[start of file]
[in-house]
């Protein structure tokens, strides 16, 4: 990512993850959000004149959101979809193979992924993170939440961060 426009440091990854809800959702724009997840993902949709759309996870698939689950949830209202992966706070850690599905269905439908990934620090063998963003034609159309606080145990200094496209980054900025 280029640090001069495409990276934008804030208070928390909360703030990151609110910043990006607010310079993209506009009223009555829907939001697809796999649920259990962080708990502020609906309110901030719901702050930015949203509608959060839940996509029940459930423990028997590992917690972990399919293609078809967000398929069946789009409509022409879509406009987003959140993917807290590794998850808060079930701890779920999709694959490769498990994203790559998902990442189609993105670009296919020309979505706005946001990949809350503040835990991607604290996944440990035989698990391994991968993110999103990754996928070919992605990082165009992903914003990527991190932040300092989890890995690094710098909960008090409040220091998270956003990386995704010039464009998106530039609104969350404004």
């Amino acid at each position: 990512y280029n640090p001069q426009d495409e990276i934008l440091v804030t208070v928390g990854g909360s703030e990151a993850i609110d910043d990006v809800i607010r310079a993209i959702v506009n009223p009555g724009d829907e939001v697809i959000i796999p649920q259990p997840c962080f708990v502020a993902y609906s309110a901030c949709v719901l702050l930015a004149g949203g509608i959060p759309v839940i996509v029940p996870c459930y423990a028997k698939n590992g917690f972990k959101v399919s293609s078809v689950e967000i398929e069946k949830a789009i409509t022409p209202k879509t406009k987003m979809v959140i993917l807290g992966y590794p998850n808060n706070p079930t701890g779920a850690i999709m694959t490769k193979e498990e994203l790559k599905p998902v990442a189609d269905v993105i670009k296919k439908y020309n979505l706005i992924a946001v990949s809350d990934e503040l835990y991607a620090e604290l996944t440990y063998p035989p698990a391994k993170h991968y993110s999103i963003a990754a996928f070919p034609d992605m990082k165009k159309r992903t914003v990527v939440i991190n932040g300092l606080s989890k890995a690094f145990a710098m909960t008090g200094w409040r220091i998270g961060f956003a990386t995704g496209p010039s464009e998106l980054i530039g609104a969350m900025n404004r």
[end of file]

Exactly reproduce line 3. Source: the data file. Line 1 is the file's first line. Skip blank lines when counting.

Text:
């Amino acid at each position: 990512y280029n640090p001069q426009d495409e990276i934008l440091v804030t208070v928390g990854g909360s703030e990151a993850i609110d910043d990006v809800i607010r310079a993209i959702v506009n009223p009555g724009d829907e939001v697809i959000i796999p649920q259990p997840c962080f708990v502020a993902y609906s309110a901030c949709v719901l702050l930015a004149g949203g509608i959060p759309v839940i996509v029940p996870c459930y423990a028997k698939n590992g917690f972990k959101v399919s293609s078809v689950e967000i398929e069946k949830a789009i409509t022409p209202k879509t406009k987003m979809v959140i993917l807290g992966y590794p998850n808060n706070p079930t701890g779920a850690i999709m694959t490769k193979e498990e994203l790559k599905p998902v990442a189609d269905v993105i670009k296919k439908y020309n979505l706005i992924a946001v990949s809350d990934e503040l835990y991607a620090e604290l996944t440990y063998p035989p698990a391994k993170h991968y993110s999103i963003a990754a996928f070919p034609d992605m990082k165009k159309r992903t914003v990527v939440i991190n932040g300092l606080s989890k890995a690094f145990a710098m909960t008090g200094w409040r220091i998270g961060f956003a990386t995704g496209p010039s464009e998106l980054i530039g609104a969350m900025n404004r």